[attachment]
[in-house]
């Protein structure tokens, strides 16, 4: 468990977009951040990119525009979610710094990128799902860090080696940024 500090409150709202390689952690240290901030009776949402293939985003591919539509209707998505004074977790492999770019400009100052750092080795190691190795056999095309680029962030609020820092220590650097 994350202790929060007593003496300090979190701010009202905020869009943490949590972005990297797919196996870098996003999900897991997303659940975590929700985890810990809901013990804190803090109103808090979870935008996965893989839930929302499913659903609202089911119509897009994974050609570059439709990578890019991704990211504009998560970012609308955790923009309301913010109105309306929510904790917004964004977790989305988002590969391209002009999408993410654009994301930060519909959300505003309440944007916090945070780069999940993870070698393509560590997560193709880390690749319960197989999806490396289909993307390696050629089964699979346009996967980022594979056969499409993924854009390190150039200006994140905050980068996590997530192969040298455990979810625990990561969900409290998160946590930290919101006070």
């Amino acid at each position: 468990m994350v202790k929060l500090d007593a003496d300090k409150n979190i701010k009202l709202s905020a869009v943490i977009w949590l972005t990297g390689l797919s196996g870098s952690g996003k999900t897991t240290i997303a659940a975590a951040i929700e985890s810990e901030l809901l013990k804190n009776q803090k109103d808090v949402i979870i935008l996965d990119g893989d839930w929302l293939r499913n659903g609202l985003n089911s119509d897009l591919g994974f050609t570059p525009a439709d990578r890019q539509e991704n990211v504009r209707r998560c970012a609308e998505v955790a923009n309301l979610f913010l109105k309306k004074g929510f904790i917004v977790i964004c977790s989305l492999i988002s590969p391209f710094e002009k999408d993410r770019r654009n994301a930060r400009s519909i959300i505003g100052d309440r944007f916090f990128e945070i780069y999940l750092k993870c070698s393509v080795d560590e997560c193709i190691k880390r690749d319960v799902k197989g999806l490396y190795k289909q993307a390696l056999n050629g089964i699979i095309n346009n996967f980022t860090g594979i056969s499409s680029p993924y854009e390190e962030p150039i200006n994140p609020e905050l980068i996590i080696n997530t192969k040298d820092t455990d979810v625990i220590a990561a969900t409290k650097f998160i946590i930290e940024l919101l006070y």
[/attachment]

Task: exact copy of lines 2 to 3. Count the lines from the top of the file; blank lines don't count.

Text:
């Protein structure tokens, strides 16, 4: 468990977009951040990119525009979610710094990128799902860090080696940024 500090409150709202390689952690240290901030009776949402293939985003591919539509209707998505004074977790492999770019400009100052750092080795190691190795056999095309680029962030609020820092220590650097 994350202790929060007593003496300090979190701010009202905020869009943490949590972005990297797919196996870098996003999900897991997303659940975590929700985890810990809901013990804190803090109103808090979870935008996965893989839930929302499913659903609202089911119509897009994974050609570059439709990578890019991704990211504009998560970012609308955790923009309301913010109105309306929510904790917004964004977790989305988002590969391209002009999408993410654009994301930060519909959300505003309440944007916090945070780069999940993870070698393509560590997560193709880390690749319960197989999806490396289909993307390696050629089964699979346009996967980022594979056969499409993924854009390190150039200006994140905050980068996590997530192969040298455990979810625990990561969900409290998160946590930290919101006070």
């Amino acid at each position: 468990m994350v202790k929060l500090d007593a003496d300090k409150n979190i701010k009202l709202s905020a869009v943490i977009w949590l972005t990297g390689l797919s196996g870098s952690g996003k999900t897991t240290i997303a659940a975590a951040i929700e985890s810990e901030l809901l013990k804190n009776q803090k109103d808090v949402i979870i935008l996965d990119g893989d839930w929302l293939r499913n659903g609202l985003n089911s119509d897009l591919g994974f050609t570059p525009a439709d990578r890019q539509e991704n990211v504009r209707r998560c970012a609308e998505v955790a923009n309301l979610f913010l109105k309306k004074g929510f904790i917004v977790i964004c977790s989305l492999i988002s590969p391209f710094e002009k999408d993410r770019r654009n994301a930060r400009s519909i959300i505003g100052d309440r944007f916090f990128e945070i780069y999940l750092k993870c070698s393509v080795d560590e997560c193709i190691k880390r690749d319960v799902k197989g999806l490396y190795k289909q993307a390696l056999n050629g089964i699979i095309n346009n996967f980022t860090g594979i056969s499409s680029p993924y854009e390190e962030p150039i200006n994140p609020e905050l980068i996590i080696n997530t192969k040298d820092t455990d979810v625990i220590a990561a969900t409290k650097f998160i946590i930290e940024l919101l006070y």